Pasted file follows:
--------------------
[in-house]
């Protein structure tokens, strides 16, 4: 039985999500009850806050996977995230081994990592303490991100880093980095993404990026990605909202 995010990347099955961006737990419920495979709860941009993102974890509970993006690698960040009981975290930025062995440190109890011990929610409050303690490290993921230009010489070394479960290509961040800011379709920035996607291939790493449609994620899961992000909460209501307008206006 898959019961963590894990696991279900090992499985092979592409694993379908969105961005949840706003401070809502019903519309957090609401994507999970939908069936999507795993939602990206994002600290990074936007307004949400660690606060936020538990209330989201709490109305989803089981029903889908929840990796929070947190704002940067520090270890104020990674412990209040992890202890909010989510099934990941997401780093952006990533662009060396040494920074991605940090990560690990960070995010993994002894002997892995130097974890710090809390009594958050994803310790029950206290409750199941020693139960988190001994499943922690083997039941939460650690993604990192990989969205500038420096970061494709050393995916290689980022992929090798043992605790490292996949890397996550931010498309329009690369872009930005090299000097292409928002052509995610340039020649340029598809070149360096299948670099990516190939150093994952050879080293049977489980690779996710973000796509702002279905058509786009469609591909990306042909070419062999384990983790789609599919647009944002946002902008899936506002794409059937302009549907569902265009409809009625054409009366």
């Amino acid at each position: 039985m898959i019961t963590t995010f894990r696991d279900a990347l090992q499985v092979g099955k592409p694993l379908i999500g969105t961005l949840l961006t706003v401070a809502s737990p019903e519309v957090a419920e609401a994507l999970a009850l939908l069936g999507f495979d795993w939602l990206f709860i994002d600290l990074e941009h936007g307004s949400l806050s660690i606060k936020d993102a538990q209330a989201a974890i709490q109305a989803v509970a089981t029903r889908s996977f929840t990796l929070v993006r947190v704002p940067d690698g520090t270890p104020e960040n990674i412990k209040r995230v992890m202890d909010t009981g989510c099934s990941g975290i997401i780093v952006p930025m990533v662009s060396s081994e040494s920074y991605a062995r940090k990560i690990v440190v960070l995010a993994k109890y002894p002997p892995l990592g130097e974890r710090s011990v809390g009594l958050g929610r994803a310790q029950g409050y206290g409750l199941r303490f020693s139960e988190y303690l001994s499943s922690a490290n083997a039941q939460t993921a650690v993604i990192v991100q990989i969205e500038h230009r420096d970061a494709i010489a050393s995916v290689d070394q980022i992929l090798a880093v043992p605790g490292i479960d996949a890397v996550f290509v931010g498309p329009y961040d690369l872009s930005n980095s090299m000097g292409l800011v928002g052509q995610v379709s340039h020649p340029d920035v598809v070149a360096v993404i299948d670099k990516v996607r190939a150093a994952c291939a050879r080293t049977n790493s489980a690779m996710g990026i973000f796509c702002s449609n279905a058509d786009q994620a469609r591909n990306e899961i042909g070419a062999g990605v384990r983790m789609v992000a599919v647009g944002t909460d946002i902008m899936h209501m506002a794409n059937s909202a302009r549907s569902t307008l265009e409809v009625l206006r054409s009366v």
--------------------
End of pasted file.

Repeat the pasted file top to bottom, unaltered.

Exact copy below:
[in-house]
């Protein structure tokens, strides 16, 4: 039985999500009850806050996977995230081994990592303490991100880093980095993404990026990605909202 995010990347099955961006737990419920495979709860941009993102974890509970993006690698960040009981975290930025062995440190109890011990929610409050303690490290993921230009010489070394479960290509961040800011379709920035996607291939790493449609994620899961992000909460209501307008206006 898959019961963590894990696991279900090992499985092979592409694993379908969105961005949840706003401070809502019903519309957090609401994507999970939908069936999507795993939602990206994002600290990074936007307004949400660690606060936020538990209330989201709490109305989803089981029903889908929840990796929070947190704002940067520090270890104020990674412990209040992890202890909010989510099934990941997401780093952006990533662009060396040494920074991605940090990560690990960070995010993994002894002997892995130097974890710090809390009594958050994803310790029950206290409750199941020693139960988190001994499943922690083997039941939460650690993604990192990989969205500038420096970061494709050393995916290689980022992929090798043992605790490292996949890397996550931010498309329009690369872009930005090299000097292409928002052509995610340039020649340029598809070149360096299948670099990516190939150093994952050879080293049977489980690779996710973000796509702002279905058509786009469609591909990306042909070419062999384990983790789609599919647009944002946002902008899936506002794409059937302009549907569902265009409809009625054409009366």
């Amino acid at each position: 039985m898959i019961t963590t995010f894990r696991d279900a990347l090992q499985v092979g099955k592409p694993l379908i999500g969105t961005l949840l961006t706003v401070a809502s737990p019903e519309v957090a419920e609401a994507l999970a009850l939908l069936g999507f495979d795993w939602l990206f709860i994002d600290l990074e941009h936007g307004s949400l806050s660690i606060k936020d993102a538990q209330a989201a974890i709490q109305a989803v509970a089981t029903r889908s996977f929840t990796l929070v993006r947190v704002p940067d690698g520090t270890p104020e960040n990674i412990k209040r995230v992890m202890d909010t009981g989510c099934s990941g975290i997401i780093v952006p930025m990533v662009s060396s081994e040494s920074y991605a062995r940090k990560i690990v440190v960070l995010a993994k109890y002894p002997p892995l990592g130097e974890r710090s011990v809390g009594l958050g929610r994803a310790q029950g409050y206290g409750l199941r303490f020693s139960e988190y303690l001994s499943s922690a490290n083997a039941q939460t993921a650690v993604i990192v991100q990989i969205e500038h230009r420096d970061a494709i010489a050393s995916v290689d070394q980022i992929l090798a880093v043992p605790g490292i479960d996949a890397v996550f290509v931010g498309p329009y961040d690369l872009s930005n980095s090299m000097g292409l800011v928002g052509q995610v379709s340039h020649p340029d920035v598809v070149a360096v993404i299948d670099k990516v996607r190939a150093a994952c291939a050879r080293t049977n790493s489980a690779m996710g990026i973000f796509c702002s449609n279905a058509d786009q994620a469609r591909n990306e899961i042909g070419a062999g990605v384990r983790m789609v992000a599919v647009g944002t909460d946002i902008m899936h209501m506002a794409n059937s909202a302009r549907s569902t307008l265009e409809v009625l206006r054409s009366v």